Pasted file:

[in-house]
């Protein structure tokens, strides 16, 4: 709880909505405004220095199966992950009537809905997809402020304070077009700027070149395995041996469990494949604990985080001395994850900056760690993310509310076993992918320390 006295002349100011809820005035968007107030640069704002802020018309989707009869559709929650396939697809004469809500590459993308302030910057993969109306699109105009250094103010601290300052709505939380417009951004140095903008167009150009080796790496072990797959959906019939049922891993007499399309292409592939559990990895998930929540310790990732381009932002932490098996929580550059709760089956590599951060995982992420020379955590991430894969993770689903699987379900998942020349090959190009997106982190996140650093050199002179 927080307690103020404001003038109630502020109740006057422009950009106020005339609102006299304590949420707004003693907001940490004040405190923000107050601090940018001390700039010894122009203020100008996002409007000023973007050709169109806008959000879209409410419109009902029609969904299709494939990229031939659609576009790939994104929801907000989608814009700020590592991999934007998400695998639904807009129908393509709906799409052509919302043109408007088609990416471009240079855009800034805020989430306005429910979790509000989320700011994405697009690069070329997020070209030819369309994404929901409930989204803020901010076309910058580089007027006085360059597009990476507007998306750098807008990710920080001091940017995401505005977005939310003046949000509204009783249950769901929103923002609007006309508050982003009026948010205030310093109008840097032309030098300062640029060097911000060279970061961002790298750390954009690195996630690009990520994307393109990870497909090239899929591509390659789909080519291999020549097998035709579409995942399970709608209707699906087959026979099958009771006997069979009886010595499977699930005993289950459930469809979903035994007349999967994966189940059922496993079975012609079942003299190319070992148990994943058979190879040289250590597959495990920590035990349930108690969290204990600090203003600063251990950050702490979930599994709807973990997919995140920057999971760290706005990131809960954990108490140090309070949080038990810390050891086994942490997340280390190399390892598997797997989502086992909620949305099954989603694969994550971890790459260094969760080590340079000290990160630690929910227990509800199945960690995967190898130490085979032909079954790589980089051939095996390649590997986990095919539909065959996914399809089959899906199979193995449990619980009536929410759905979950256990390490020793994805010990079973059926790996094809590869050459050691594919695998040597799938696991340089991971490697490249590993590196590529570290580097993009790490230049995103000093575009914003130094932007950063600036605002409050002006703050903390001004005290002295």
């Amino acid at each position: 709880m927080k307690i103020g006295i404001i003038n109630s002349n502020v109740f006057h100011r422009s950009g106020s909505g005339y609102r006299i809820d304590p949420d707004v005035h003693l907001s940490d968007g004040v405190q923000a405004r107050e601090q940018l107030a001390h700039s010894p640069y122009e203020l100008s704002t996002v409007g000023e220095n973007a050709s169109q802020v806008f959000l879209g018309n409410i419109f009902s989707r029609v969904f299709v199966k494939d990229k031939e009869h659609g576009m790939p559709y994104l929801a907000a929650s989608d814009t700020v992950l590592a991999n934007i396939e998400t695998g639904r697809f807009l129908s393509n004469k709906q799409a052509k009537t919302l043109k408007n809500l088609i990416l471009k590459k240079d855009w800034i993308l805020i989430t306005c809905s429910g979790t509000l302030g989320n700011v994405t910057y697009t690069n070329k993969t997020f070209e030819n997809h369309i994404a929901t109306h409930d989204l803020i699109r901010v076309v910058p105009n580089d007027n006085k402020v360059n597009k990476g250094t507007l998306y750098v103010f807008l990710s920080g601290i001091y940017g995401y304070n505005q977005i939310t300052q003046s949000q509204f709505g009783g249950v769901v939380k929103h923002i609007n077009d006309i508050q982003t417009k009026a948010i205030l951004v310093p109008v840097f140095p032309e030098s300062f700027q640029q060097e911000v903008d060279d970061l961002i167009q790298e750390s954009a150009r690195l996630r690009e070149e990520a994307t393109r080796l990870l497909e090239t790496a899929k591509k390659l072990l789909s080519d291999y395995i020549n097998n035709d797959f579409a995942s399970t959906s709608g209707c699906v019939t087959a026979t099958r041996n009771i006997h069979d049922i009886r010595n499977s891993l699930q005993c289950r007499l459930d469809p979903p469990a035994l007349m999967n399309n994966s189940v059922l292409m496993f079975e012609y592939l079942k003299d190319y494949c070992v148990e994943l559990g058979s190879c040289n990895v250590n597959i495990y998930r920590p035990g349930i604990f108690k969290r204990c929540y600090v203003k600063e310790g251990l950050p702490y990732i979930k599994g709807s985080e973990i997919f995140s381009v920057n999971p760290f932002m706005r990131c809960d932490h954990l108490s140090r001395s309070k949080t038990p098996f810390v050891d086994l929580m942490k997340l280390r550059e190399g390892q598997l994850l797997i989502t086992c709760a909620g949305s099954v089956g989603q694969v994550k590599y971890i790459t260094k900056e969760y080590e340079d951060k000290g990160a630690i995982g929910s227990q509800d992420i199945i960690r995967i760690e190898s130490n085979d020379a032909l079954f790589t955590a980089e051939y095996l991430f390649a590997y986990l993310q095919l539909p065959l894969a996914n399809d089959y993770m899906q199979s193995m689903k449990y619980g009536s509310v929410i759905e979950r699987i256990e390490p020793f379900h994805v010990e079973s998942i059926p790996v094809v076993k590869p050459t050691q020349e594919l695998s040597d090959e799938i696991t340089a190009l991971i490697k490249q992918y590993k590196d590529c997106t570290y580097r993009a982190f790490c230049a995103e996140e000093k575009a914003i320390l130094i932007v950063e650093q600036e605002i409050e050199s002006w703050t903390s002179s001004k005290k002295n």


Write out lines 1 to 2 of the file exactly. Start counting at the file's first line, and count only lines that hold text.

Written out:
[in-house]
């Protein structure tokens, strides 16, 4: 709880909505405004220095199966992950009537809905997809402020304070077009700027070149395995041996469990494949604990985080001395994850900056760690993310509310076993992918320390 006295002349100011809820005035968007107030640069704002802020018309989707009869559709929650396939697809004469809500590459993308302030910057993969109306699109105009250094103010601290300052709505939380417009951004140095903008167009150009080796790496072990797959959906019939049922891993007499399309292409592939559990990895998930929540310790990732381009932002932490098996929580550059709760089956590599951060995982992420020379955590991430894969993770689903699987379900998942020349090959190009997106982190996140650093050199002179 927080307690103020404001003038109630502020109740006057422009950009106020005339609102006299304590949420707004003693907001940490004040405190923000107050601090940018001390700039010894122009203020100008996002409007000023973007050709169109806008959000879209409410419109009902029609969904299709494939990229031939659609576009790939994104929801907000989608814009700020590592991999934007998400695998639904807009129908393509709906799409052509919302043109408007088609990416471009240079855009800034805020989430306005429910979790509000989320700011994405697009690069070329997020070209030819369309994404929901409930989204803020901010076309910058580089007027006085360059597009990476507007998306750098807008990710920080001091940017995401505005977005939310003046949000509204009783249950769901929103923002609007006309508050982003009026948010205030310093109008840097032309030098300062640029060097911000060279970061961002790298750390954009690195996630690009990520994307393109990870497909090239899929591509390659789909080519291999020549097998035709579409995942399970709608209707699906087959026979099958009771006997069979009886010595499977699930005993289950459930469809979903035994007349999967994966189940059922496993079975012609079942003299190319070992148990994943058979190879040289250590597959495990920590035990349930108690969290204990600090203003600063251990950050702490979930599994709807973990997919995140920057999971760290706005990131809960954990108490140090309070949080038990810390050891086994942490997340280390190399390892598997797997989502086992909620949305099954989603694969994550971890790459260094969760080590340079000290990160630690929910227990509800199945960690995967190898130490085979032909079954790589980089051939095996390649590997986990095919539909065959996914399809089959899906199979193995449990619980009536929410759905979950256990390490020793994805010990079973059926790996094809590869050459050691594919695998040597799938696991340089991971490697490249590993590196590529570290580097993009790490230049995103000093575009914003130094932007950063600036605002409050002006703050903390001004005290002295």